40% of Kenyan men who do paternity tests are sadly finding out, "MTOTO SI WAKO!"

Piece by: Geoffrey Mbuthia

The issue of paternity is one that many fathers have secretly pondered the world over for aeons and aeons. Thing is, in the past, before DNA tests, there was no way for a man to know for sure if a child was truly his.

A well-worn phrase explains this dilemma:

Maternity is a matter of fact, whereas paternity is a matter of opinion.

The common test done in the past was whether the child looked like the father did. And that was never full-proof as statements like "he has your father's nose", or "she has my mother's eyes", were used to diffuse any suspicion.

But the discovery of DNA in the 1950's opened a door to many mysteries hitherto unfathomable. Like;

-Disease Diagnosis and Treatment

-Helping in forensics

-Paternity and Legal Impact.

qqsxzA recent story that occurred in the U.K Illustrated the value of DNA and had many Kenyans in shock.

Why? A "father" of 3 sons found out that he had not sired any of them! You can read the painful account here:

Data from our previous colonial rulers, the U.K reveals a disturbing trend. That the case above was not isolated.

A firm called Testing firm DNA Clinics, analysed 5,000 results selected randomly from between January 2014 and June 2016 and found that almost half of UK men who took a paternity test turned out not to be the real father.

This made me want to investigate whether this is a common occurrence in Kenya. Since 1999, the Government Chemist has been undertaking paternity tests.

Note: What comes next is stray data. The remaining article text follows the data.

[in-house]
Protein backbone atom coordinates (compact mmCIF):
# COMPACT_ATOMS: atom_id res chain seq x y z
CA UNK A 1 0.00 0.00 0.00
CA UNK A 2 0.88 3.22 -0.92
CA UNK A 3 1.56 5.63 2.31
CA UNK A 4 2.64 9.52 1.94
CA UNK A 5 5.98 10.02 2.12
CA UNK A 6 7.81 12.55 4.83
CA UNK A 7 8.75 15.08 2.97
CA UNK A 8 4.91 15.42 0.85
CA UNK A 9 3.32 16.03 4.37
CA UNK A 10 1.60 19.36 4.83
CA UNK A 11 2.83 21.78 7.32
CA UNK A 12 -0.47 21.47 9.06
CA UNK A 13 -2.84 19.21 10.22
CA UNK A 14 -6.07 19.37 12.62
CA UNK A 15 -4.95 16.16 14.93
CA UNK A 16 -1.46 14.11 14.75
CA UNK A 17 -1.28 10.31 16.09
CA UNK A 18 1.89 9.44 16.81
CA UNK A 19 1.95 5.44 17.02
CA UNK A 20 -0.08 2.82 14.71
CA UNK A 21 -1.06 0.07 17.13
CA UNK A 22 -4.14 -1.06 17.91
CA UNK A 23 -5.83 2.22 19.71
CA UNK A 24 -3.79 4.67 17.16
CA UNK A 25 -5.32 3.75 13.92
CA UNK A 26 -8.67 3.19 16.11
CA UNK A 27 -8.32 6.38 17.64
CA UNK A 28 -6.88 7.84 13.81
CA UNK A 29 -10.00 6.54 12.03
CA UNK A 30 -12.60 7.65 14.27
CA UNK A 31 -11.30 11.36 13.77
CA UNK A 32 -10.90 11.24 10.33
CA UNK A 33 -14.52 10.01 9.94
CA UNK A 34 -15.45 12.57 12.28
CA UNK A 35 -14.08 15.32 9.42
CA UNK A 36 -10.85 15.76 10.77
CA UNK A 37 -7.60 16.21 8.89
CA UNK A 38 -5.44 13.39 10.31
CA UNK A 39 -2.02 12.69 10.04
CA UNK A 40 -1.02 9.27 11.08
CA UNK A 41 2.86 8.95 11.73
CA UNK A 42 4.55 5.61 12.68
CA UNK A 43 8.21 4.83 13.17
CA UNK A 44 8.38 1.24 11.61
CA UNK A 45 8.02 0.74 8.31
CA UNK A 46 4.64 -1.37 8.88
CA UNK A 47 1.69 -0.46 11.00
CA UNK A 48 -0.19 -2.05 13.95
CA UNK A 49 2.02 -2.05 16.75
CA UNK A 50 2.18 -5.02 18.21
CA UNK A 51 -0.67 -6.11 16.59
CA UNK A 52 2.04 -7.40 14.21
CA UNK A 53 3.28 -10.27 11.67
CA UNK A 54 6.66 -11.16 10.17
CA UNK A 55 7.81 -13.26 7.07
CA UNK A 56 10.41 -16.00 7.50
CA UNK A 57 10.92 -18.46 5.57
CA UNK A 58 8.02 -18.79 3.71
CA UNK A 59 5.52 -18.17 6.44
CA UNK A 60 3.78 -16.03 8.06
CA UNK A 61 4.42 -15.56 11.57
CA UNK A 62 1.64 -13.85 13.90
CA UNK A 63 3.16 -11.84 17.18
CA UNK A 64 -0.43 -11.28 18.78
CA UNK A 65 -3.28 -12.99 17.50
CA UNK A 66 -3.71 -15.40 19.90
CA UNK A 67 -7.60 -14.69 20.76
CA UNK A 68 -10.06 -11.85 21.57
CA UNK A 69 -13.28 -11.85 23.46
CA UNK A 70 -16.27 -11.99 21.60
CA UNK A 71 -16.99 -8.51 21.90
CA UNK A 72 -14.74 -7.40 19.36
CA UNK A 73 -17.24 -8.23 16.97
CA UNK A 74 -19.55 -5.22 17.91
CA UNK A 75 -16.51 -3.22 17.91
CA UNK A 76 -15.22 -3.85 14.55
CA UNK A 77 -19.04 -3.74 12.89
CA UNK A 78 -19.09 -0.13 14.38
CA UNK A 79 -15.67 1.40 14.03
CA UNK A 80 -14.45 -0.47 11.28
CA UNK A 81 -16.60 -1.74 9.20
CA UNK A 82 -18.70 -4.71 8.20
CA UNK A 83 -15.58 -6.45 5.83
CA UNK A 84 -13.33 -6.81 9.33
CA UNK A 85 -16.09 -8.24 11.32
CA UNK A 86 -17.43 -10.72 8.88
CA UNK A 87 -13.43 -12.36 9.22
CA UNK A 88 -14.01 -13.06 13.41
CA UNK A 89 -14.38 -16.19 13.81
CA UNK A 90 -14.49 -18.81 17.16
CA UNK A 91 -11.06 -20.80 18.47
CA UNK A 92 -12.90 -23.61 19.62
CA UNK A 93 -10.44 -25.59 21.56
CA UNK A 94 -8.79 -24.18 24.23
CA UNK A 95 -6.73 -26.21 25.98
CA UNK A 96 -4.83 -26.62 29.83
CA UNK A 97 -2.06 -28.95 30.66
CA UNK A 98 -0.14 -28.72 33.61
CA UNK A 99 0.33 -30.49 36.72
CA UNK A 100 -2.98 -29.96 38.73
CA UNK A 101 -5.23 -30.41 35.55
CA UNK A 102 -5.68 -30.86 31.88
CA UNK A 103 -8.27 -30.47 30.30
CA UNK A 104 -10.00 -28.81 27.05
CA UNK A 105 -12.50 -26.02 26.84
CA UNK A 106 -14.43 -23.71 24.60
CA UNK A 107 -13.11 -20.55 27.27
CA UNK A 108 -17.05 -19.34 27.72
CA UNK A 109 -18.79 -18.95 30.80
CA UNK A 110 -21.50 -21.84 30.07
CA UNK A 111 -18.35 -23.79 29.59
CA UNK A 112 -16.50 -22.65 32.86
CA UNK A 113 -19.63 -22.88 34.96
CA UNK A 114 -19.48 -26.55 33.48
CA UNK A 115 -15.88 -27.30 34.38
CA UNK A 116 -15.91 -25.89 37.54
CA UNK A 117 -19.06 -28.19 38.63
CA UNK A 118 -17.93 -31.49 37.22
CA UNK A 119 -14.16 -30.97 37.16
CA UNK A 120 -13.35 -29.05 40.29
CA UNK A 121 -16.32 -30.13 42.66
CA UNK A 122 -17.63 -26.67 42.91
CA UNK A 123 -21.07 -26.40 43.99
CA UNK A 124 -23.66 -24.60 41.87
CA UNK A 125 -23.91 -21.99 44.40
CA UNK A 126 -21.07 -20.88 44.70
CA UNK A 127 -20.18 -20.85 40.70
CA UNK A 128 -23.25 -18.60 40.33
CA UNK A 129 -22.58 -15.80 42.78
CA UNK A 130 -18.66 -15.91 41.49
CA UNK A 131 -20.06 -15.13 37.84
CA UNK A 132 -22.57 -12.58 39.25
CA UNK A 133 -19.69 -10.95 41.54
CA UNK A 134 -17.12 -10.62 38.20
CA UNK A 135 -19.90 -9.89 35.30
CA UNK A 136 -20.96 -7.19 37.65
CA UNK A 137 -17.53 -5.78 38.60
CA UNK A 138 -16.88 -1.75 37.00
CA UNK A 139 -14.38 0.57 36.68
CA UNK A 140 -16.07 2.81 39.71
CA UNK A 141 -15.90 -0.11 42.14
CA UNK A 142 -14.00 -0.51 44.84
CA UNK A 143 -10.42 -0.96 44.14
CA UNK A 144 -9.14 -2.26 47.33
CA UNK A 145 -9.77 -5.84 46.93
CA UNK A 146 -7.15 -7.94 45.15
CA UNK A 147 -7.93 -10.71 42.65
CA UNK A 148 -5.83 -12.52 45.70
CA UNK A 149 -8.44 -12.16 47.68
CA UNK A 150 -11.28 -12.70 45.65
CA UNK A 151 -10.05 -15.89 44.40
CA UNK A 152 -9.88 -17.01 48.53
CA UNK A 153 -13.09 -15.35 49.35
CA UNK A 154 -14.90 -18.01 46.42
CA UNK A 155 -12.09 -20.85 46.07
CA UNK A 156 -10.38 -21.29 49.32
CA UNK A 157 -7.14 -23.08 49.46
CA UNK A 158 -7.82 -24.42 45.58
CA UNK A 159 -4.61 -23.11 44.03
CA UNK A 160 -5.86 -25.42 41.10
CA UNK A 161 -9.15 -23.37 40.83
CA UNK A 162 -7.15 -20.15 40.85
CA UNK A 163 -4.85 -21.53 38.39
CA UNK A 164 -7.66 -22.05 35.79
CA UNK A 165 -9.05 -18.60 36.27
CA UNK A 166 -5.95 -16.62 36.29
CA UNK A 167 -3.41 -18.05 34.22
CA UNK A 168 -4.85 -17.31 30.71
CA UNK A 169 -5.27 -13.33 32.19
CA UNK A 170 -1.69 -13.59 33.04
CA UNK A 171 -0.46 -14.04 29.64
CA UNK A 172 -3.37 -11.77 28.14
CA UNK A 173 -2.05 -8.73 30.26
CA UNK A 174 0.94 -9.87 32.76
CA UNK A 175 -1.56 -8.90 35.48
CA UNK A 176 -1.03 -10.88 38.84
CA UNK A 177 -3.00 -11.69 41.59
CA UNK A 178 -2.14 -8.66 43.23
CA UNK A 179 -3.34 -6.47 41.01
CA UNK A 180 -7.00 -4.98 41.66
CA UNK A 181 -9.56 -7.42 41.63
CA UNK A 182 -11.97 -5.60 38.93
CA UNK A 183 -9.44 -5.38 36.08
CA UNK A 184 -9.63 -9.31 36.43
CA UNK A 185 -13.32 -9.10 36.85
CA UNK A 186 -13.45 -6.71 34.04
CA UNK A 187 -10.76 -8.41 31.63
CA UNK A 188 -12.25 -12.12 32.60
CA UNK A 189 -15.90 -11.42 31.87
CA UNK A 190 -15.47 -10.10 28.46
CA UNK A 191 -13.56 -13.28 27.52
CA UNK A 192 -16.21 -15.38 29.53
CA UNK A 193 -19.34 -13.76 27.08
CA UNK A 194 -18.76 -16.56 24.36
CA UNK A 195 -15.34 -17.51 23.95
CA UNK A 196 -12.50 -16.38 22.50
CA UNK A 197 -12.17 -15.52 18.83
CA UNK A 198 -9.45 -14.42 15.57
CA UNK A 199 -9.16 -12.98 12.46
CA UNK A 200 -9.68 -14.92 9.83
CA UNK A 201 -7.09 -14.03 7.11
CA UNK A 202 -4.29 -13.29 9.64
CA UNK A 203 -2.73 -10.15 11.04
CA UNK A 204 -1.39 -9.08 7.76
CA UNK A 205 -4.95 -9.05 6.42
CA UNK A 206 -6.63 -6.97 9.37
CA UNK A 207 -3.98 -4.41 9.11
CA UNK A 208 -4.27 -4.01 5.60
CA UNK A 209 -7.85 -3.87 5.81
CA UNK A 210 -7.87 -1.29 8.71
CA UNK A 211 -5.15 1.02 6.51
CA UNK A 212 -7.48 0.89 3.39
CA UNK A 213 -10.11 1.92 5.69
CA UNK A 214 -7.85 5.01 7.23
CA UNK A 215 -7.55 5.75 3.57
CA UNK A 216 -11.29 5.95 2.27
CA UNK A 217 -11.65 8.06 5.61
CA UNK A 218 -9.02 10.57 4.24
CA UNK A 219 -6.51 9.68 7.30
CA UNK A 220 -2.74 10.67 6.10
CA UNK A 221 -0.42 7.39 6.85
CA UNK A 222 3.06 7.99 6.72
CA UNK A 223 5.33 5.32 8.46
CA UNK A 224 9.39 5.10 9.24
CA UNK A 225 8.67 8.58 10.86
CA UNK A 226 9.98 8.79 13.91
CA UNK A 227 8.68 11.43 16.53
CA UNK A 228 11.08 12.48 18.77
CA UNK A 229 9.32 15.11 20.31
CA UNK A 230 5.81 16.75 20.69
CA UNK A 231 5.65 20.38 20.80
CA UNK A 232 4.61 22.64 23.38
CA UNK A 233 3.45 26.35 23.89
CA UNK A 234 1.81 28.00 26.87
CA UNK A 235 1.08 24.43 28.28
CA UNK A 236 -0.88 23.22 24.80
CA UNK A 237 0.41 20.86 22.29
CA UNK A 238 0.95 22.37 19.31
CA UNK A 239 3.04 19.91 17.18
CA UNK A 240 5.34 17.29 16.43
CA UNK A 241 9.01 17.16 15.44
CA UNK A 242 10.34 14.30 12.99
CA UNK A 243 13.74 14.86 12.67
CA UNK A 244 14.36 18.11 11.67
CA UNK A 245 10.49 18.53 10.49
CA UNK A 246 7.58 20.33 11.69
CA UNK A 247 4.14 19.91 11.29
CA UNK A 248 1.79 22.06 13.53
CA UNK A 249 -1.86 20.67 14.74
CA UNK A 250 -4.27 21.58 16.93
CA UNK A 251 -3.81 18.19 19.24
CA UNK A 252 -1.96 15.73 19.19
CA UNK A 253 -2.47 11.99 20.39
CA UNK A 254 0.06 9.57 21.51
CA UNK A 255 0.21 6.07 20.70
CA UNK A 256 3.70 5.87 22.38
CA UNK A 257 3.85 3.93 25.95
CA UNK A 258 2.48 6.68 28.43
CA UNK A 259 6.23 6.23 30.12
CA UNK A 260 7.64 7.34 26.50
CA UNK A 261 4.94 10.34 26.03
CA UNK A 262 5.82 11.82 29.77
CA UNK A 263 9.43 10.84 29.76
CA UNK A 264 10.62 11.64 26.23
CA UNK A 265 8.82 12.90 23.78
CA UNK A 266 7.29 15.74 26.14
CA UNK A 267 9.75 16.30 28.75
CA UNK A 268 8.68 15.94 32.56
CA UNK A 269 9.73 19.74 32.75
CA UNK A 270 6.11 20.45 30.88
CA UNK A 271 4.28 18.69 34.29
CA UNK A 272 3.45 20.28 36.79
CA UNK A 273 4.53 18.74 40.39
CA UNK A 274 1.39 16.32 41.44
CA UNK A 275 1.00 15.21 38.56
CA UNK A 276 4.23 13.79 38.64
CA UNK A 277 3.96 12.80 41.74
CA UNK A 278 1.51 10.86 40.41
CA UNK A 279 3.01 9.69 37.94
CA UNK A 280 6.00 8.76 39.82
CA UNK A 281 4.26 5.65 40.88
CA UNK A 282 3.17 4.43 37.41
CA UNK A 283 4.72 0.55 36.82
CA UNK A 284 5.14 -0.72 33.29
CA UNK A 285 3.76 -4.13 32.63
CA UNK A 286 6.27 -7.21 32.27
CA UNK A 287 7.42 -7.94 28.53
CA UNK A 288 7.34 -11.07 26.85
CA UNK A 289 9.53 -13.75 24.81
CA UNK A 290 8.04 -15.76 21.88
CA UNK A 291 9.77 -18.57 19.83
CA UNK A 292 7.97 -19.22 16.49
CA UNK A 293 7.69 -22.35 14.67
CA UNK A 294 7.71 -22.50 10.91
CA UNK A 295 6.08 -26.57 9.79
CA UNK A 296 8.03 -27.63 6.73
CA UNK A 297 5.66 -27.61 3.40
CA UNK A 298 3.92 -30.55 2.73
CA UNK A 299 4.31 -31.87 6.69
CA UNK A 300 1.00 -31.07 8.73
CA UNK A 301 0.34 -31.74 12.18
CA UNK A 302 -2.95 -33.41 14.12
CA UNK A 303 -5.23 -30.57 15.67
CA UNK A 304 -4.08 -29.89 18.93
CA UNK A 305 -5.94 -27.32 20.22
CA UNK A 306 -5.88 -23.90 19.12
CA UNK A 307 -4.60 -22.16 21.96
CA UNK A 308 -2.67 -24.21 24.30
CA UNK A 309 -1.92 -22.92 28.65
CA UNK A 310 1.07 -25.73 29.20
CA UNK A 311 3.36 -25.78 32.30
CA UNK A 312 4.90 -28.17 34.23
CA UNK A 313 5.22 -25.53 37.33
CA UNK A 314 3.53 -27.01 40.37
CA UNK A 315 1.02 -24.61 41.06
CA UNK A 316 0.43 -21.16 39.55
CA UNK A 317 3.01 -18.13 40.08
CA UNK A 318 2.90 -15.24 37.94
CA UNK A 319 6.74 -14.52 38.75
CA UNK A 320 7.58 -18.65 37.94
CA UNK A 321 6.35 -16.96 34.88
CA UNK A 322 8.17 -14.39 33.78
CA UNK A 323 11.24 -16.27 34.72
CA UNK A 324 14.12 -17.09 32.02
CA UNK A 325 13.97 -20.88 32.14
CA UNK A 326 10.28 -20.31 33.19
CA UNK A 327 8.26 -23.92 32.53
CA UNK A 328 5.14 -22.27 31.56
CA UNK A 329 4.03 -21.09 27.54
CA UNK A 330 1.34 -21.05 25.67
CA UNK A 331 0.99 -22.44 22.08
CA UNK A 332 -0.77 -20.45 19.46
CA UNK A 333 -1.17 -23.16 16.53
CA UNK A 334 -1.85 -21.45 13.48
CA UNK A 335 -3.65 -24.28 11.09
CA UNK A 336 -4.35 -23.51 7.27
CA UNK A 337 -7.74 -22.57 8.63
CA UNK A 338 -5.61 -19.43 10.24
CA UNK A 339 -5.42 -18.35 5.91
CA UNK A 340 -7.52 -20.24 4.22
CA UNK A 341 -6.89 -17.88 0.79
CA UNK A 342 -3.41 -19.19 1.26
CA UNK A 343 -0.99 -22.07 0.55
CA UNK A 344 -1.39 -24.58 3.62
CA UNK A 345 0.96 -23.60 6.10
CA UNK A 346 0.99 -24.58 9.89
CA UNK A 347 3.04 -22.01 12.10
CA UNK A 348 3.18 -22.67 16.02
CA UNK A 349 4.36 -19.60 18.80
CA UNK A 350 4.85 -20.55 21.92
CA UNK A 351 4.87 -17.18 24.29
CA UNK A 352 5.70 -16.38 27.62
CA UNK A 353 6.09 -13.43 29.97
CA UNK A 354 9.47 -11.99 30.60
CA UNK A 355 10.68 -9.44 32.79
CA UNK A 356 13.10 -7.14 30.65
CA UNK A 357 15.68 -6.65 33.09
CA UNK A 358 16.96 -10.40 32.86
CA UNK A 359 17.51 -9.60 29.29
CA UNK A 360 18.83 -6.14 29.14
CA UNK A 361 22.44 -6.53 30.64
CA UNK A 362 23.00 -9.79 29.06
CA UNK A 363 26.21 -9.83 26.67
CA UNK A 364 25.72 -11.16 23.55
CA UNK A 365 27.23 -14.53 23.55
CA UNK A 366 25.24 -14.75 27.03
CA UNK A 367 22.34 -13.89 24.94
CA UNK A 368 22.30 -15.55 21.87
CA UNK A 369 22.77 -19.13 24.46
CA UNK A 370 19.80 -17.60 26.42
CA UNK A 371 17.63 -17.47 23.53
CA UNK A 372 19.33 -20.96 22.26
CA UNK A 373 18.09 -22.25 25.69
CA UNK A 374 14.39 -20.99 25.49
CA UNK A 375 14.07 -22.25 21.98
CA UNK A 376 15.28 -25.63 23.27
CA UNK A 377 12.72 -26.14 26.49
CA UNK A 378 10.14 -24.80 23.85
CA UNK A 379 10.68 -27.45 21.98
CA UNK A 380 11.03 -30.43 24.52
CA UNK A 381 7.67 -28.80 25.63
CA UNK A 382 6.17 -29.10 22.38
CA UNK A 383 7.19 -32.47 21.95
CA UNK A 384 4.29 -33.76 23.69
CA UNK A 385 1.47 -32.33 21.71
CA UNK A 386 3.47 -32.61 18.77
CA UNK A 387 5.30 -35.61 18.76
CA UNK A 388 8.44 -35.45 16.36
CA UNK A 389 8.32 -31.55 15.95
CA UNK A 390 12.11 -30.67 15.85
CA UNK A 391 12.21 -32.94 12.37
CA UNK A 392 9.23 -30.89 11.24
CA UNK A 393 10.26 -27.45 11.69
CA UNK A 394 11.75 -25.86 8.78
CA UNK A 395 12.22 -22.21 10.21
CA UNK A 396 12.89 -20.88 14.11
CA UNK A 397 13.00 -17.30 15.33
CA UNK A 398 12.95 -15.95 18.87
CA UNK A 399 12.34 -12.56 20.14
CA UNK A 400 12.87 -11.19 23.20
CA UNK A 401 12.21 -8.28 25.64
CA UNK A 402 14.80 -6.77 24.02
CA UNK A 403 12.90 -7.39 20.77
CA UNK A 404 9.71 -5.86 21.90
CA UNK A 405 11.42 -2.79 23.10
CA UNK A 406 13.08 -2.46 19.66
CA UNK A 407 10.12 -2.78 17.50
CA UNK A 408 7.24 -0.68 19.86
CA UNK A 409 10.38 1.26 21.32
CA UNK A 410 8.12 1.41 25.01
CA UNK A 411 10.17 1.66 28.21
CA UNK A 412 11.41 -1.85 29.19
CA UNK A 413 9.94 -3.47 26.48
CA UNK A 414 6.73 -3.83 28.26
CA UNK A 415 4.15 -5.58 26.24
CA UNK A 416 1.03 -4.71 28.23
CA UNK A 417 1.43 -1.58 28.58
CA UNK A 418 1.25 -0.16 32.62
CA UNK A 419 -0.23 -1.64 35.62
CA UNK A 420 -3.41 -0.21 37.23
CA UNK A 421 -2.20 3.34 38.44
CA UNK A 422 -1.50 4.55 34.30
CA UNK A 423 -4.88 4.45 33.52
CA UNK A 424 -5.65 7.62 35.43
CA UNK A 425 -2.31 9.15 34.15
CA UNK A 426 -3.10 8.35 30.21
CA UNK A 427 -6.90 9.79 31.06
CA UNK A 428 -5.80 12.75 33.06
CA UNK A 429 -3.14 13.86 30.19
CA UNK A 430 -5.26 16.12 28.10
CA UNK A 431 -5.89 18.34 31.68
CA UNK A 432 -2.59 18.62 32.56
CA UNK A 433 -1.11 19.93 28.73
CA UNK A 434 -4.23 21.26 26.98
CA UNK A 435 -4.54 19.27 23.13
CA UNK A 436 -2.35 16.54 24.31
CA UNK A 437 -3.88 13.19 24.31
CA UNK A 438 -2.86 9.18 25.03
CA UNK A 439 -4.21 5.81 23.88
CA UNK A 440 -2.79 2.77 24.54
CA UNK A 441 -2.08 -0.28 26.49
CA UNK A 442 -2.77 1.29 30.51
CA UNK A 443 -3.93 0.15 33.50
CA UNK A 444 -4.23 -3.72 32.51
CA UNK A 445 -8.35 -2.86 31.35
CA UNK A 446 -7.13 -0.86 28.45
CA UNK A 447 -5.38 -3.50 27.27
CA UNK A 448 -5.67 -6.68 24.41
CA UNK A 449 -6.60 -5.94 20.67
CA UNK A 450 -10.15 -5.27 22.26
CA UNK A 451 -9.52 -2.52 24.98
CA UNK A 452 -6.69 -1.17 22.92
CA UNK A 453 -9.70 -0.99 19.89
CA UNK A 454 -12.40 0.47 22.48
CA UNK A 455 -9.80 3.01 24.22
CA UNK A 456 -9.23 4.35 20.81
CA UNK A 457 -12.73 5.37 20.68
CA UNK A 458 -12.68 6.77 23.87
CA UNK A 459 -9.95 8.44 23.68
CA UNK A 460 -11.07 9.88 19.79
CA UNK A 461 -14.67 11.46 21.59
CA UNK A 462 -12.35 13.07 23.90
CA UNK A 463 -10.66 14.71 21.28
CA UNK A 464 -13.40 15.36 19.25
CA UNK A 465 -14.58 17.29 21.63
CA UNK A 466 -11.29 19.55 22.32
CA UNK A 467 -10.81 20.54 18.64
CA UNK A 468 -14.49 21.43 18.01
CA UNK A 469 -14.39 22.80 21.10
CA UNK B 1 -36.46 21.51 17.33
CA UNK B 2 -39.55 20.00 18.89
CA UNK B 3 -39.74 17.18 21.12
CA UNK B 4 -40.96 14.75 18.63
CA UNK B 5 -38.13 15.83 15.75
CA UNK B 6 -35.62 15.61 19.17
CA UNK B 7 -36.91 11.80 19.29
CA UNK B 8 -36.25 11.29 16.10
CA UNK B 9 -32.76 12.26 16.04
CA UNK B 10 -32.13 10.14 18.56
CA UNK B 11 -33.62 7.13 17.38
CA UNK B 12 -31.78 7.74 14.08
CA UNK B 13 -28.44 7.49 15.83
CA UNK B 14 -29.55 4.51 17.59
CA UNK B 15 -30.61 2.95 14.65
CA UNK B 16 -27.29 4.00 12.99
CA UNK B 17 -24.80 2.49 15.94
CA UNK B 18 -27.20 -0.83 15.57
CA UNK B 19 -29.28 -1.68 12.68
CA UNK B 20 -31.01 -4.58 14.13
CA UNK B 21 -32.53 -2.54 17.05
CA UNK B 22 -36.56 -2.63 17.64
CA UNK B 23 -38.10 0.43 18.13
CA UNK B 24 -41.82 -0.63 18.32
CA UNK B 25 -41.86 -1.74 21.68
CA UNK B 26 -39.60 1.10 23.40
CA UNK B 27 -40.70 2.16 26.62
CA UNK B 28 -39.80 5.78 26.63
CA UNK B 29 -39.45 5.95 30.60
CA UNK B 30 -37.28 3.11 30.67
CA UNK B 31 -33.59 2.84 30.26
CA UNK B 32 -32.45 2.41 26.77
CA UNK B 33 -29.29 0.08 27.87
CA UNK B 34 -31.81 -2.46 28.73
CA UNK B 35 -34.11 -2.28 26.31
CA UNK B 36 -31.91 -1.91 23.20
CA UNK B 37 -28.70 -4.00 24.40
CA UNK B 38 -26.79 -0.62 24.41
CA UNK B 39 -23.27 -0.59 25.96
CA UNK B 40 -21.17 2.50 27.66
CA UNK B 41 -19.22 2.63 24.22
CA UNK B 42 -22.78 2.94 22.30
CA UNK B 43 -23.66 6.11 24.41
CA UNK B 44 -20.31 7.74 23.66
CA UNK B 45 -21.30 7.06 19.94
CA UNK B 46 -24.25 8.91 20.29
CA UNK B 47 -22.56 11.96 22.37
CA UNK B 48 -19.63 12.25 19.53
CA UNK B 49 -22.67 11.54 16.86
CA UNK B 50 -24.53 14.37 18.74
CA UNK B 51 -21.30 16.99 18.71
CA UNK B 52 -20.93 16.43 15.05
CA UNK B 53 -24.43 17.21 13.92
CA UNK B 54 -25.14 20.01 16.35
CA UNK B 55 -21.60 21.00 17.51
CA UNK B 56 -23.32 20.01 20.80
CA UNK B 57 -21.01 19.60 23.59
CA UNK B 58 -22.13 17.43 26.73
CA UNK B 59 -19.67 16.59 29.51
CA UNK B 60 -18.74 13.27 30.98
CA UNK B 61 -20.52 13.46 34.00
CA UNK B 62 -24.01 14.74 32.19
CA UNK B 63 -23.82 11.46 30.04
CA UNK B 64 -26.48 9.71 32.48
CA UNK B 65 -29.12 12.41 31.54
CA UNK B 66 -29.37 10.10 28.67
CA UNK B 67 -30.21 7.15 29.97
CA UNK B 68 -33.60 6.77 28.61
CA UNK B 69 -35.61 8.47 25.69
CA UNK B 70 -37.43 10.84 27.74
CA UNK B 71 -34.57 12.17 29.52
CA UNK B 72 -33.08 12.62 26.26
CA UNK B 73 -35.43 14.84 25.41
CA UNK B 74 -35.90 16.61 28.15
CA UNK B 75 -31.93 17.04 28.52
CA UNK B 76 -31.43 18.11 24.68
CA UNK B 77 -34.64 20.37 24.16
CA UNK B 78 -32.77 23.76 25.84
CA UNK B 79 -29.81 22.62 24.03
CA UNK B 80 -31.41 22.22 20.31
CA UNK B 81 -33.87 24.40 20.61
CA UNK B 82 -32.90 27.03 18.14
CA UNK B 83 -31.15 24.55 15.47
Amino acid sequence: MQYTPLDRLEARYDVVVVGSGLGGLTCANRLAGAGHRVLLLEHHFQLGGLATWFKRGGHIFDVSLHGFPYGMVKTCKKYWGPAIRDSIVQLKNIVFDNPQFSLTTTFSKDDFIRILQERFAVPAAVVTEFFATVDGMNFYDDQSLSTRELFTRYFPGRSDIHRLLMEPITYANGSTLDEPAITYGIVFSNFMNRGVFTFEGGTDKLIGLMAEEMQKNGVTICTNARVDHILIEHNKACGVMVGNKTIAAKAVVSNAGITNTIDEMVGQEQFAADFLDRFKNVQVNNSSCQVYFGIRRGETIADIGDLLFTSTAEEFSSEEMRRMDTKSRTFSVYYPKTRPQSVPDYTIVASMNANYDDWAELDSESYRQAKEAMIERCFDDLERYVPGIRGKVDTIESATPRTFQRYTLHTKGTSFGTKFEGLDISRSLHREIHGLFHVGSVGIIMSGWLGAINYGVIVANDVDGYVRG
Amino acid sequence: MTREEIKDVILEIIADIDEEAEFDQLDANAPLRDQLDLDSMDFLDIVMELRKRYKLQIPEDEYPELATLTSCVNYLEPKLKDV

Requests from the children’s court and organization such as FIDA, in child maintenance and care cases where the man disputes paternity, form the main sources of disputes being handled by the Chemist.

What did the data in Kenya say? Previous research conducted by the government chemist indicated that up to fifty(50%) percent of Kenyan men who go for paternity testing at the Government Chemist turn out not to be the real fathers of the children they have invested in both emotionally and financially.

Research done by the Chemist pointed out that:

The trend we are registering here is that 50 percent of those who seek paternity tests turn out to be real fathers and the rest are not.

We called and spoke to one of the doctors working at easyDNA, another private DNA testing company located at KMA plaza in Upper Hill. The doctor is a pathologist by specialty and has a lot of experience in the health industry.

The doctor was concise and gave me answers to all the questions I had. My first question was what the rate how high the rate of paternity fraud was?